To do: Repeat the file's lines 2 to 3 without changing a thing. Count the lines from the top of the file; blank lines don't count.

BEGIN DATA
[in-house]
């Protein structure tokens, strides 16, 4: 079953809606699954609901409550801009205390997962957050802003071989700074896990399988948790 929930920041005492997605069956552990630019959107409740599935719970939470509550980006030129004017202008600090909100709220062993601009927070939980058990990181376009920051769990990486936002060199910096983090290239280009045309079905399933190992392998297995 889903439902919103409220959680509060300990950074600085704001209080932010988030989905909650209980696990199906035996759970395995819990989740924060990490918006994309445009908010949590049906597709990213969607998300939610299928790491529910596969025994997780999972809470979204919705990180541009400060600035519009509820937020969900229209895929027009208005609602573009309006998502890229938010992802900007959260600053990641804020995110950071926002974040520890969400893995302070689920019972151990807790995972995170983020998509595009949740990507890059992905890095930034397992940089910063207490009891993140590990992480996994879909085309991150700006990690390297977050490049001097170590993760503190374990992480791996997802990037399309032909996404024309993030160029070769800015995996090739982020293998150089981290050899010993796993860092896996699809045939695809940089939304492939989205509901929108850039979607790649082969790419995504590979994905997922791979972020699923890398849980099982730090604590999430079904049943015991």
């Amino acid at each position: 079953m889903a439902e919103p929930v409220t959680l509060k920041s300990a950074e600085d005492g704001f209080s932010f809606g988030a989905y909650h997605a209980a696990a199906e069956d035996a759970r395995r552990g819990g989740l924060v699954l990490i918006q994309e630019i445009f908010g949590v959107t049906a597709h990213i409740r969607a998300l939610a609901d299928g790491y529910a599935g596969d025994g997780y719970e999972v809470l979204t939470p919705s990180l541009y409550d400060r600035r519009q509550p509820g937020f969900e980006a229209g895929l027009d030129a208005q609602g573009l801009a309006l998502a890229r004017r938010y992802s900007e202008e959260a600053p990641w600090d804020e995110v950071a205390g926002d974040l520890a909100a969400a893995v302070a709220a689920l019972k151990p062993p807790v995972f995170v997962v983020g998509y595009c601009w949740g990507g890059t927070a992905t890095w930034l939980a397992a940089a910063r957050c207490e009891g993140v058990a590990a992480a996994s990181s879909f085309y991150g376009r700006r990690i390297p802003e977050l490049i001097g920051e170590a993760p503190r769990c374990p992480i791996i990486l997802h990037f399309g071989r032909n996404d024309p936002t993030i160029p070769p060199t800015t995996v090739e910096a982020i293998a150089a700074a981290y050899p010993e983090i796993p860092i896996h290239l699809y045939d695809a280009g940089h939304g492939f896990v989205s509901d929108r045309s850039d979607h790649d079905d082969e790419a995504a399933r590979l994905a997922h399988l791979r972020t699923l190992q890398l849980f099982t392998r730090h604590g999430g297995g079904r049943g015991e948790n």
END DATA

């Protein structure tokens, strides 16, 4: 079953809606699954609901409550801009205390997962957050802003071989700074896990399988948790 929930920041005492997605069956552990630019959107409740599935719970939470509550980006030129004017202008600090909100709220062993601009927070939980058990990181376009920051769990990486936002060199910096983090290239280009045309079905399933190992392998297995 889903439902919103409220959680509060300990950074600085704001209080932010988030989905909650209980696990199906035996759970395995819990989740924060990490918006994309445009908010949590049906597709990213969607998300939610299928790491529910596969025994997780999972809470979204919705990180541009400060600035519009509820937020969900229209895929027009208005609602573009309006998502890229938010992802900007959260600053990641804020995110950071926002974040520890969400893995302070689920019972151990807790995972995170983020998509595009949740990507890059992905890095930034397992940089910063207490009891993140590990992480996994879909085309991150700006990690390297977050490049001097170590993760503190374990992480791996997802990037399309032909996404024309993030160029070769800015995996090739982020293998150089981290050899010993796993860092896996699809045939695809940089939304492939989205509901929108850039979607790649082969790419995504590979994905997922791979972020699923890398849980099982730090604590999430079904049943015991």
């Amino acid at each position: 079953m889903a439902e919103p929930v409220t959680l509060k920041s300990a950074e600085d005492g704001f209080s932010f809606g988030a989905y909650h997605a209980a696990a199906e069956d035996a759970r395995r552990g819990g989740l924060v699954l990490i918006q994309e630019i445009f908010g949590v959107t049906a597709h990213i409740r969607a998300l939610a609901d299928g790491y529910a599935g596969d025994g997780y719970e999972v809470l979204t939470p919705s990180l541009y409550d400060r600035r519009q509550p509820g937020f969900e980006a229209g895929l027009d030129a208005q609602g573009l801009a309006l998502a890229r004017r938010y992802s900007e202008e959260a600053p990641w600090d804020e995110v950071a205390g926002d974040l520890a909100a969400a893995v302070a709220a689920l019972k151990p062993p807790v995972f995170v997962v983020g998509y595009c601009w949740g990507g890059t927070a992905t890095w930034l939980a397992a940089a910063r957050c207490e009891g993140v058990a590990a992480a996994s990181s879909f085309y991150g376009r700006r990690i390297p802003e977050l490049i001097g920051e170590a993760p503190r769990c374990p992480i791996i990486l997802h990037f399309g071989r032909n996404d024309p936002t993030i160029p070769p060199t800015t995996v090739e910096a982020i293998a150089a700074a981290y050899p010993e983090i796993p860092i896996h290239l699809y045939d695809a280009g940089h939304g492939f896990v989205s509901d929108r045309s850039d979607h790649d079905d082969e790419a995504a399933r590979l994905a997922h399988l791979r972020t699923l190992q890398l849980f099982t392998r730090h604590g999430g297995g079904r049943g015991e948790n």